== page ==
„In a big picture you can see what o'clock it is afternoon or morning if it's hot or cold winter or summer & what kind of people are there & what they are doing and why they are doing it. The sentiments run beyond words. If a man makes a hot day he makes it like a hot day he once saw or is seeing if a sweet face a face he once saw or which he imagines from old memories or parts of memories & his knowledge and he combines never creates but at the very first combination no man & less of all himself could ever disentangle the feelings that animated him just then & refer each one to its right place.“

Letter to Benjamin Eakins (1868-03-03).

Thomas Eakins Foto
Thomas Eakins4
pintor estadounidense 1844 - 1916

Citas similares

Terry Pratchett Foto
Nicholas Sparks Foto
Thornton Wilder Foto
Orson Scott Card Foto
William Faulkner Foto
Edith Sitwell Foto

„It is a part of the poet's work to show each man what he sees but does not know he sees.“

—  Edith Sitwell British poet 1887 - 1964

As quoted in The Reader's Digest Great Encyclopedic Dictionary Special Supplement (1966), p. 2047

James Patterson Foto
Arundhati Roy Foto
Theodore Roosevelt Foto
William Hazlitt Foto

„Man is a make-believe animal — he is never so truly himself as when he is acting a part.“

—  William Hazlitt English writer 1778 - 1830

Notes of a Journey through France and Italy (1824), ch. XVI

Jozef Israëls Foto
Cormac McCarthy Foto
Abraham Lincoln Foto

„I like to see a man proud of the place in which he lives. I like to see a man live so that his place will be proud of him. Be honest, but hate no one; overturn a man's wrongdoing, but do not overturn him unless it must be done in overturning the wrong. Stand with a man while he is right, and part with him when he goes wrong.“

—  Abraham Lincoln 16th President of the United States 1809 - 1865

The last sentence is from the 16 October 1854 Peoria speech, slightly paraphrased. No known contemporary source for the rest. It first appears, attributed to Lincoln, in US religious/inspirational journals in 1907-8, such as p123, Friends Intelligencer: a religious and family journal, Volume 65, Issue 8 (1908)
Misattributed

Gregory of Nyssa Foto

„Just as, in the case of the sunlight, on one who has never from the day of his birth seen it, all efforts at translating it into words are quite thrown away; you cannot make the splendour of the ray shine through his ears; in like manner, to see the beauty of the true and intellectual light, each man has need of eyes of his own; and he who by a gift of Divine inspiration can see it retains his ecstasy unexpressed in the depths of his consciousness; while he who sees it not cannot be made to know even the greatness of his loss. How should he? This good escapes his perception, and it cannot be represented to him; it is unspeakable, and cannot be delineated. We have not learned the peculiar language expressive of this beauty. … What words could be invented to show the greatness of this loss to him who suffers it? Well does the great David seem to me to express the impossibility of doing this. He has been lifted by the power of the Spirit out of himself, and sees in a blessed state of ecstacy the boundless and incomprehensible Beauty; he sees it as fully as a mortal can see who has quitted his fleshly envelopments and entered, by the mere power of thought, upon the contemplation of the spiritual and intellectual world, and in his longing to speak a word worthy of the spectacle he bursts forth with that cry, which all re-echo, "Every man a liar!"“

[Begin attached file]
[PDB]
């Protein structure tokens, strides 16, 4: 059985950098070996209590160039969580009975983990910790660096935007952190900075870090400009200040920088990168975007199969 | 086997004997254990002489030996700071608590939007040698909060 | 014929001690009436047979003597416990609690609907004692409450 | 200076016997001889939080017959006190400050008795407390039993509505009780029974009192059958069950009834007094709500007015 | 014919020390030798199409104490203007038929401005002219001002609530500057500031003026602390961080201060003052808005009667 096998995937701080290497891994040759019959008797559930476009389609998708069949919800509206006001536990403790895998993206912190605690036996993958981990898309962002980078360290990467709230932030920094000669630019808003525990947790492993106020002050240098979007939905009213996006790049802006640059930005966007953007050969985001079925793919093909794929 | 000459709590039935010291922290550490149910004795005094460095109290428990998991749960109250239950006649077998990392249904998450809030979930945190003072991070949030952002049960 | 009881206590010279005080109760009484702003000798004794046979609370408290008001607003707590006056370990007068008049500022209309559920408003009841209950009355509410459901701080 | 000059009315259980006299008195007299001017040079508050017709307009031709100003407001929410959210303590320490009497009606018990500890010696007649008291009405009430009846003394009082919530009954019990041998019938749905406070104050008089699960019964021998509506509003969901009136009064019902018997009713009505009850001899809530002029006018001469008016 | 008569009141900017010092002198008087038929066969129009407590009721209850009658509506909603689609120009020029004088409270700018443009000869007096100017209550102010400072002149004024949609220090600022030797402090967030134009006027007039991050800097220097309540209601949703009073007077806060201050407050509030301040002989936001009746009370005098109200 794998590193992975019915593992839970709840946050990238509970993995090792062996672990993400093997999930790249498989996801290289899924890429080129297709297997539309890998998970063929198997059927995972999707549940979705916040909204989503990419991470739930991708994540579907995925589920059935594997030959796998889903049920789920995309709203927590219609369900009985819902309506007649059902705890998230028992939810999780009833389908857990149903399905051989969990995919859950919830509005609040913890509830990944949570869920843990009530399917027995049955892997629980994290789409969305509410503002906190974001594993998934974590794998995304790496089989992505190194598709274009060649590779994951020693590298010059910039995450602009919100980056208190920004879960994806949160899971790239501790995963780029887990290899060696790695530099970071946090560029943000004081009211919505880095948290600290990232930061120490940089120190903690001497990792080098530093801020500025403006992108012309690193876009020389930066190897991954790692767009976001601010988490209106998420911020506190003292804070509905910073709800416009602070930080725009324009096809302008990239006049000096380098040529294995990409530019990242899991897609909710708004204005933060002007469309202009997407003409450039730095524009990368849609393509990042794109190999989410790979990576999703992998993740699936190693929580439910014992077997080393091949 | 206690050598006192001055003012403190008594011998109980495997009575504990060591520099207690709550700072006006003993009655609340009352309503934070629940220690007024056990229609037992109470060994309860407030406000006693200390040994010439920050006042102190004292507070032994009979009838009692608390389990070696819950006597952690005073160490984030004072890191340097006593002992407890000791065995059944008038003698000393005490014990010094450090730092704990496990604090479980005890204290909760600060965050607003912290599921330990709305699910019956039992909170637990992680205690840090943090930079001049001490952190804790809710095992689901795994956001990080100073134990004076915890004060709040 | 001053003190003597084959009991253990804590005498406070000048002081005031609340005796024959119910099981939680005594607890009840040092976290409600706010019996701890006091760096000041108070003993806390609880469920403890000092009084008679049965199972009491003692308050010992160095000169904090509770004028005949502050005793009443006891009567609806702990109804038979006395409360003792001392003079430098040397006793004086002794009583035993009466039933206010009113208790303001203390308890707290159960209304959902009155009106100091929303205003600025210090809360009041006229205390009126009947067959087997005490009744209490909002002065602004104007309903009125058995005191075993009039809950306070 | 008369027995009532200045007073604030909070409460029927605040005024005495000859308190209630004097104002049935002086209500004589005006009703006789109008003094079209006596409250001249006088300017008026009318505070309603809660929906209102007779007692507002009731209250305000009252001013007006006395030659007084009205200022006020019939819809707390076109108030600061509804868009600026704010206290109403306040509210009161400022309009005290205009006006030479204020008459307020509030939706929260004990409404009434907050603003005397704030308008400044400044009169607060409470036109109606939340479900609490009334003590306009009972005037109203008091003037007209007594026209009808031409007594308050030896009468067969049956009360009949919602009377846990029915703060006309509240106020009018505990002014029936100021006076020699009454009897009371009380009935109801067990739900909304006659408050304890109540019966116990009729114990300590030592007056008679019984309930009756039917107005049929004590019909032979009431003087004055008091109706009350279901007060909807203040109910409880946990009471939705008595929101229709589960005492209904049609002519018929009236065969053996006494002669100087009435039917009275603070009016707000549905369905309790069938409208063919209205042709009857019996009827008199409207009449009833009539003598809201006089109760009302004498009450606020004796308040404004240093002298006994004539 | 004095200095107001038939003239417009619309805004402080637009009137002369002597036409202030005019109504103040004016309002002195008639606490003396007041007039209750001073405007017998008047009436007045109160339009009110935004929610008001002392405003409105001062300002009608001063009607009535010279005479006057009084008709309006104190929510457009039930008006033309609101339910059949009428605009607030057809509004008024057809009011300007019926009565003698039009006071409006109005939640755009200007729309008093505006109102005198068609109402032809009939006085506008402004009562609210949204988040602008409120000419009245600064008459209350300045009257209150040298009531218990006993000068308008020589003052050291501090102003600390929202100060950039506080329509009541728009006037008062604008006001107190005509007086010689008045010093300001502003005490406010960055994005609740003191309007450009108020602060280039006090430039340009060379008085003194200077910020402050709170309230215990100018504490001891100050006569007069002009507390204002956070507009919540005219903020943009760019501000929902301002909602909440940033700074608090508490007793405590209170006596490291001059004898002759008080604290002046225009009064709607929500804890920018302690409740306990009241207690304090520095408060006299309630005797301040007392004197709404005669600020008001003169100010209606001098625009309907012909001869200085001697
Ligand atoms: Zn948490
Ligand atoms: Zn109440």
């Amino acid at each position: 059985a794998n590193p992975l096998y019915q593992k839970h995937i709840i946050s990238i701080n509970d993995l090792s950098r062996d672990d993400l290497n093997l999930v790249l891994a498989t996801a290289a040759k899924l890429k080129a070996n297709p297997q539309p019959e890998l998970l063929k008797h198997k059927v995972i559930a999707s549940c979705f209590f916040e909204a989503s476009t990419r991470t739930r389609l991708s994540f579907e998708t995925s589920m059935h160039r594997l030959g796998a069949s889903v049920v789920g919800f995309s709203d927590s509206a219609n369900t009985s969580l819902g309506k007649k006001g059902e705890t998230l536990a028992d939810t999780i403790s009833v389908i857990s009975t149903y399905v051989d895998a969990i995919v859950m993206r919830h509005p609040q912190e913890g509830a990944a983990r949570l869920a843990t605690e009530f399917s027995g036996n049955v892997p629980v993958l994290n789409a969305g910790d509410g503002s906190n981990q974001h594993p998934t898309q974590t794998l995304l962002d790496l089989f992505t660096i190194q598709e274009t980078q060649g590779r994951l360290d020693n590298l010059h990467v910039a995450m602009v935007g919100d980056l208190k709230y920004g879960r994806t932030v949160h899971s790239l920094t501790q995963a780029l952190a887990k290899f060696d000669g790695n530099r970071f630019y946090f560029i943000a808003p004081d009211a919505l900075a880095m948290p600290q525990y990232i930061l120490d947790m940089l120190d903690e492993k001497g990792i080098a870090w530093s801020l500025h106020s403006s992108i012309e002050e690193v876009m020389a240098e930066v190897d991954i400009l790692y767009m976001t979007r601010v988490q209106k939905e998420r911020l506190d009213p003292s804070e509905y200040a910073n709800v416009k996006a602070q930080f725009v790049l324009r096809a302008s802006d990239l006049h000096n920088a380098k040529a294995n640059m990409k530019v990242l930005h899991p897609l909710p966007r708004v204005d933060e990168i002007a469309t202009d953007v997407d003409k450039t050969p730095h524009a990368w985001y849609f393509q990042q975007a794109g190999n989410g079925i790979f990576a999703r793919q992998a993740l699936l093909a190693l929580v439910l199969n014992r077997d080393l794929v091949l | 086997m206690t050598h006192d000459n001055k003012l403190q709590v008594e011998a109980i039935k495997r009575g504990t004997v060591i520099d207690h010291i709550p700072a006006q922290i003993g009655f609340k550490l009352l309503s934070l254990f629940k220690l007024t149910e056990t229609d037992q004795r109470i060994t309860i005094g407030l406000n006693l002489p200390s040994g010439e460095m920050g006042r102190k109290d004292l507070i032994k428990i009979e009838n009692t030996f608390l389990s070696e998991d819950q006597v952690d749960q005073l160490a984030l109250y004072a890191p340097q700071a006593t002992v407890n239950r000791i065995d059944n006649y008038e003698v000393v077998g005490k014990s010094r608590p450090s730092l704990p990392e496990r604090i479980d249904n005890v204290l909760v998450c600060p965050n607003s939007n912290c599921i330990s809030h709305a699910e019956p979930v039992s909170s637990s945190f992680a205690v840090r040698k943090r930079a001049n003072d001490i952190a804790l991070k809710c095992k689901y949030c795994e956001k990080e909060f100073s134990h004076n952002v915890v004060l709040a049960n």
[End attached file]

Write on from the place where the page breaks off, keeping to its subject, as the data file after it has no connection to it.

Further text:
—  Gregory of Nyssa bishop of Nyssa 335 - 395

I take that to mean that any man who entrusts to language the task of presenting the ineffable Light is really and truly a liar; not because of any hatred on his part of the truth, but because of the feebleness of his instrument for expressing the thing thought of.
On Virginity, Chapter 10

Prem Rawat Foto
Karel Appel Foto
William James Foto
Richard Feynman Foto

„I too can see the stars on a desert night, and feel them. But do I see less or more? The vastness of the heavens stretches my imagination — stuck on this carousel my little eye can catch one-million-year-old light. A vast pattern — of which I am a part… What is the pattern, or the meaning, or the why? It does not do harm to the mystery to know a little about it. For far more marvelous is the truth than any artists of the past imagined! Why do the poets of the present not speak of it? What men are poets who can speak of Jupiter if he were a man, but if he is an immense spinning sphere of methane and ammonia must be silent?“

—  Richard Feynman American theoretical physicist 1918 - 1988

volume I; lecture 3, "The Relation of Physics to Other Sciences"; section 3-4, "Astronomy"; p. 3-6
Contexto: Poets say science takes away from the beauty of the stars — mere globs of gas atoms. Nothing is "mere". I too can see the stars on a desert night, and feel them. But do I see less or more? The vastness of the heavens stretches my imagination — stuck on this carousel my little eye can catch one-million-year-old light. A vast pattern — of which I am a part... What is the pattern, or the meaning, or the why? It does not do harm to the mystery to know a little about it. For far more marvelous is the truth than any artists of the past imagined! Why do the poets of the present not speak of it? What men are poets who can speak of Jupiter if he were a man, but if he is an immense spinning sphere of methane and ammonia must be silent?

„Lorem ipsum dolor sit amet, consectetuer adipiscing elit. Etiam egestas wisi a erat. Morbi imperdiet, mauris ac auctor dictum.“